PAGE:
Try Try Again.
Are we going to let a little something like the internet melting on a Sunday morning defeat us? No, we are not. Does your dog give up on his daily walk routine? Of course not. You’d never hear the end of it. Will your cat forget when it is her tea time? Never ! She will find you out (hunt you down) and pester pester pester until you give in. We are going to do likewise. There will be church this Sunday, online, so we can pray, give thanks, lift our eyes and our hearts, and also share something of the joy that God sends to us even in the midst of trouble. The service choices for you all this week are below. As before, friends and family are very welcome – wherever they are.
Prayers and pets
Please do bring your pet with you to the 11am service; we have a wonderful service for you, with input from the music group – lots of home recording- and Debi has a brilliant animal themed craft activity for you to try at home. The zoom numbers for our Sunday services across the team are as follows:
10am Service of the Word led by Revd John Meeting ID: 188 513 761 Passcode 019797 A Service with prayers and readings.
10am Morning Worship led by Revd Linda Meeting ID: 811 0229 7851 Passcode: 684517 A chance to reflect and pray at the start of the day.
11am Pet Service led by Revd Kevin Meeting ID: 636 645 195 Passcode 000162 A family friendly service – four legged members especially welcome….
(To use the Zoom app on your PC or tablet you will need to download and install the app beforehand from https://zoom.us/ )
All services will be child-friendly. Its a great way to stay in touch. The 11am service will “open” from 10.50am for those who wish to come early and chat. Do bring your coffee!
We’ve heard a lot in recent weeks about mental health and rightly so. Enforced isolation and the removal of established patterns of living can be extremely stressful. In these circumstances “soul health” is also something to consider. This is more than my own physical and mental well being. Think of “soul health” as a much larger jigsaw, making up the totality of the person that you are, in the context that you are set. So all your relationships are part of the picture, along with the community in which you live, and the wider environment on which you depend for your every need. Soul health has a time related dimension too, reaching back into our past and forward into the future that looms or beckons. Soul health is about being “right” – in the sense of being OK with – myself (that’s the mental health bit) – the world around me (that’s my physical health) – and crucially with God (that’s where prayer and worship play their part). Being “religious” is not so much about “being good” but more to do with acknowledging the mysterious joy that comes when we notice the relatedness at the heart of everything, and trying then to live life in that direction.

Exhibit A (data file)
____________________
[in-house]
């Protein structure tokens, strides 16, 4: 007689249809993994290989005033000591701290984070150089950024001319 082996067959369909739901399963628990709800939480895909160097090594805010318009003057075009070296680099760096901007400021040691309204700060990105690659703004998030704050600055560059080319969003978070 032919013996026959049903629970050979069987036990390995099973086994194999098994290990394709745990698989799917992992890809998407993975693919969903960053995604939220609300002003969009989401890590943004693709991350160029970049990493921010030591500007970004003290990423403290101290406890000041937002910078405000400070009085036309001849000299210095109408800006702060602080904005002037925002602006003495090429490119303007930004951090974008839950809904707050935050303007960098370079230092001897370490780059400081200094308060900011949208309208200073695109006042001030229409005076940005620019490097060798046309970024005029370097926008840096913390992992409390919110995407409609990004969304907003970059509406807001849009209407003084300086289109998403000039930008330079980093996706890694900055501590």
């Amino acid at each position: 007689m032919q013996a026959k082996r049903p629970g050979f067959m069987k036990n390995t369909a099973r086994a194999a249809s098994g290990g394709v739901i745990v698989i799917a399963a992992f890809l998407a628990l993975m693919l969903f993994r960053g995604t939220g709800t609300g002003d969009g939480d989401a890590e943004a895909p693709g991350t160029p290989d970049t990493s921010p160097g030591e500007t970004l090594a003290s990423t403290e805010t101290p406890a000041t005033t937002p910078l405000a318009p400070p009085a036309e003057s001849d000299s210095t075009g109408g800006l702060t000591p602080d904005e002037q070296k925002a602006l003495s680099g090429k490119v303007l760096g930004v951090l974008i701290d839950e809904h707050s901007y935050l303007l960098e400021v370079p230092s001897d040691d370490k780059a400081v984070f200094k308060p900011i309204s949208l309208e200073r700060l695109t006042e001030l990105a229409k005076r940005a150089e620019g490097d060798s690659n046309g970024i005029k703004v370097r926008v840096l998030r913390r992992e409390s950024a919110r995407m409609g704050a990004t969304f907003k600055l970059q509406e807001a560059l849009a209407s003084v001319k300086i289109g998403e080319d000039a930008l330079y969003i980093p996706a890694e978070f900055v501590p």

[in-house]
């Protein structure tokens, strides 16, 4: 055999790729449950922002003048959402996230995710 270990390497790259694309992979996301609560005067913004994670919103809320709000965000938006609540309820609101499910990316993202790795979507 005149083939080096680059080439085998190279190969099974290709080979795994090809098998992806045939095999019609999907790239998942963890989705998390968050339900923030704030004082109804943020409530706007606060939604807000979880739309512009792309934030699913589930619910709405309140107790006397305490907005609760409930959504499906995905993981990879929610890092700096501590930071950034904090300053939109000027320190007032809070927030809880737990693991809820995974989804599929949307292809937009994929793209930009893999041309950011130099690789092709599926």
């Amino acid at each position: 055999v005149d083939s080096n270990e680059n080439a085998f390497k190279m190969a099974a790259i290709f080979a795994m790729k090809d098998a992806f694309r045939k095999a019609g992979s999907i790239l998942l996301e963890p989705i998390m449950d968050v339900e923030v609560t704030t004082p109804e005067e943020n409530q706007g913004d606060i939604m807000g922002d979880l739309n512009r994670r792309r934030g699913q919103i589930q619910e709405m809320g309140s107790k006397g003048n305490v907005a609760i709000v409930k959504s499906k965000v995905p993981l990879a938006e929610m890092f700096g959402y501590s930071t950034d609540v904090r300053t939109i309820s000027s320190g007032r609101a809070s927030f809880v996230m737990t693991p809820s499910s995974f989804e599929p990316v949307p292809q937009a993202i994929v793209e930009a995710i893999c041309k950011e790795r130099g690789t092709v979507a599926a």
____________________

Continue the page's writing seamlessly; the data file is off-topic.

So, a “soul health” approach might not begin with a question about you or your feelings. There might simply be a short text or Bible passage to read and reflect on for a few minutes, and then return to again at the end of the day. By asking questions of the text and allowing it to question you in return (“what does this mean?” “how do I then live?”) we find an anchor to hold on to, a light to guide us, and maybe a hope to live by. For example, this week I have been struck by the last line of Psalm 23: “I will dwell in the house of the Lord forever.” In times of security and comfort this might be seen as a statement of the obvious. But in times of uncertainty and alienation this reads as a wonderful promise to hold on to. There are better times ahead.